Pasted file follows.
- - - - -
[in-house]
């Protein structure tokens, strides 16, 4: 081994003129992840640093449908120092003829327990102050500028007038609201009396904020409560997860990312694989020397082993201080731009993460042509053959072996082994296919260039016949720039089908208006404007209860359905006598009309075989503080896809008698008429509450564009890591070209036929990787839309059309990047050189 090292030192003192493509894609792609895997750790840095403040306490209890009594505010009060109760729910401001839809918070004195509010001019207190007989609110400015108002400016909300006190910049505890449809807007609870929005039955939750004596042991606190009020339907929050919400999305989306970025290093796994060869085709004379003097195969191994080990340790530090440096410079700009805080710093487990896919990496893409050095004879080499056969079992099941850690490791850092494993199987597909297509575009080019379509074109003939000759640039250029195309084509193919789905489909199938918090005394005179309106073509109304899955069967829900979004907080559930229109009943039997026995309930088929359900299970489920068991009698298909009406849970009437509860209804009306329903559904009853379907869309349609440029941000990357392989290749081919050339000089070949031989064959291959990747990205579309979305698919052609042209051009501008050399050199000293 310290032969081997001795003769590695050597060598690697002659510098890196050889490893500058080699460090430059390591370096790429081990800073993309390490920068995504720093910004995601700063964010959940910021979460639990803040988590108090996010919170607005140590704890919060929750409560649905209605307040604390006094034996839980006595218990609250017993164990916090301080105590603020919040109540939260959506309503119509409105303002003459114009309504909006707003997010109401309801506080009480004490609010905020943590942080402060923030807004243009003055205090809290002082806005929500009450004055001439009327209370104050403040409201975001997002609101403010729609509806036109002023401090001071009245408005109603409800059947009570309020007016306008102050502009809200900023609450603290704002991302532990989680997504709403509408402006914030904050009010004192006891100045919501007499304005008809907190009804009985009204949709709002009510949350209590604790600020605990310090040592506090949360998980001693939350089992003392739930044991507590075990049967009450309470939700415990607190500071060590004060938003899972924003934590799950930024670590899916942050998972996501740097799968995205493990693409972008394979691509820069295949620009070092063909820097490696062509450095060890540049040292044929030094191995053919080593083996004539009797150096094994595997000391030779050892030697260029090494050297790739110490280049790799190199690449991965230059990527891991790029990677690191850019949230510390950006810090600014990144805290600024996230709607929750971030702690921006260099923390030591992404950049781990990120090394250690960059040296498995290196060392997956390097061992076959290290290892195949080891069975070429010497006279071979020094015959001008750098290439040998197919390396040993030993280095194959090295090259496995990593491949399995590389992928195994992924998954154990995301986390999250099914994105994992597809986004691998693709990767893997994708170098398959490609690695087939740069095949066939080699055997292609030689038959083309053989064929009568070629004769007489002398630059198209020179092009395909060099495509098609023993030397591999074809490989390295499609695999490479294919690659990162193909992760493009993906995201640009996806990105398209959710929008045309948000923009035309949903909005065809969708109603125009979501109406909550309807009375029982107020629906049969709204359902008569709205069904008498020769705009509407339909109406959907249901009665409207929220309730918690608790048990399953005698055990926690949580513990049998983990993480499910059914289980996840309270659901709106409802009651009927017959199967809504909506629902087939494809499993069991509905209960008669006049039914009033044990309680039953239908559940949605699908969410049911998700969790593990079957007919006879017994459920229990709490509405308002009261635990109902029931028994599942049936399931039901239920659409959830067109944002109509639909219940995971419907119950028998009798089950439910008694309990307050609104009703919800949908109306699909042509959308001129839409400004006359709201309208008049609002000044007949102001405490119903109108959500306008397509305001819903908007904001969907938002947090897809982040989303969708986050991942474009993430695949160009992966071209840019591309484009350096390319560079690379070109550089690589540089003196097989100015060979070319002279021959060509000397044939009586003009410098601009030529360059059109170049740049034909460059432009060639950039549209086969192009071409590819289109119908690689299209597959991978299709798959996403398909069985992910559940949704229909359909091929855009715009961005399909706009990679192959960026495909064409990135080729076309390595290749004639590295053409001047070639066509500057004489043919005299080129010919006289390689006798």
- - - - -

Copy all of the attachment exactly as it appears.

[in-house]
């Protein structure tokens, strides 16, 4: 081994003129992840640093449908120092003829327990102050500028007038609201009396904020409560997860990312694989020397082993201080731009993460042509053959072996082994296919260039016949720039089908208006404007209860359905006598009309075989503080896809008698008429509450564009890591070209036929990787839309059309990047050189 090292030192003192493509894609792609895997750790840095403040306490209890009594505010009060109760729910401001839809918070004195509010001019207190007989609110400015108002400016909300006190910049505890449809807007609870929005039955939750004596042991606190009020339907929050919400999305989306970025290093796994060869085709004379003097195969191994080990340790530090440096410079700009805080710093487990896919990496893409050095004879080499056969079992099941850690490791850092494993199987597909297509575009080019379509074109003939000759640039250029195309084509193919789905489909199938918090005394005179309106073509109304899955069967829900979004907080559930229109009943039997026995309930088929359900299970489920068991009698298909009406849970009437509860209804009306329903559904009853379907869309349609440029941000990357392989290749081919050339000089070949031989064959291959990747990205579309979305698919052609042209051009501008050399050199000293 310290032969081997001795003769590695050597060598690697002659510098890196050889490893500058080699460090430059390591370096790429081990800073993309390490920068995504720093910004995601700063964010959940910021979460639990803040988590108090996010919170607005140590704890919060929750409560649905209605307040604390006094034996839980006595218990609250017993164990916090301080105590603020919040109540939260959506309503119509409105303002003459114009309504909006707003997010109401309801506080009480004490609010905020943590942080402060923030807004243009003055205090809290002082806005929500009450004055001439009327209370104050403040409201975001997002609101403010729609509806036109002023401090001071009245408005109603409800059947009570309020007016306008102050502009809200900023609450603290704002991302532990989680997504709403509408402006914030904050009010004192006891100045919501007499304005008809907190009804009985009204949709709002009510949350209590604790600020605990310090040592506090949360998980001693939350089992003392739930044991507590075990049967009450309470939700415990607190500071060590004060938003899972924003934590799950930024670590899916942050998972996501740097799968995205493990693409972008394979691509820069295949620009070092063909820097490696062509450095060890540049040292044929030094191995053919080593083996004539009797150096094994595997000391030779050892030697260029090494050297790739110490280049790799190199690449991965230059990527891991790029990677690191850019949230510390950006810090600014990144805290600024996230709607929750971030702690921006260099923390030591992404950049781990990120090394250690960059040296498995290196060392997956390097061992076959290290290892195949080891069975070429010497006279071979020094015959001008750098290439040998197919390396040993030993280095194959090295090259496995990593491949399995590389992928195994992924998954154990995301986390999250099914994105994992597809986004691998693709990767893997994708170098398959490609690695087939740069095949066939080699055997292609030689038959083309053989064929009568070629004769007489002398630059198209020179092009395909060099495509098609023993030397591999074809490989390295499609695999490479294919690659990162193909992760493009993906995201640009996806990105398209959710929008045309948000923009035309949903909005065809969708109603125009979501109406909550309807009375029982107020629906049969709204359902008569709205069904008498020769705009509407339909109406959907249901009665409207929220309730918690608790048990399953005698055990926690949580513990049998983990993480499910059914289980996840309270659901709106409802009651009927017959199967809504909506629902087939494809499993069991509905209960008669006049039914009033044990309680039953239908559940949605699908969410049911998700969790593990079957007919006879017994459920229990709490509405308002009261635990109902029931028994599942049936399931039901239920659409959830067109944002109509639909219940995971419907119950028998009798089950439910008694309990307050609104009703919800949908109306699909042509959308001129839409400004006359709201309208008049609002000044007949102001405490119903109108959500306008397509305001819903908007904001969907938002947090897809982040989303969708986050991942474009993430695949160009992966071209840019591309484009350096390319560079690379070109550089690589540089003196097989100015060979070319002279021959060509000397044939009586003009410098601009030529360059059109170049740049034909460059432009060639950039549209086969192009071409590819289109119908690689299209597959991978299709798959996403398909069985992910559940949704229909359909091929855009715009961005399909706009990679192959960026495909064409990135080729076309390595290749004639590295053409001047070639066509500057004489043919005299080129010919006289390689006798």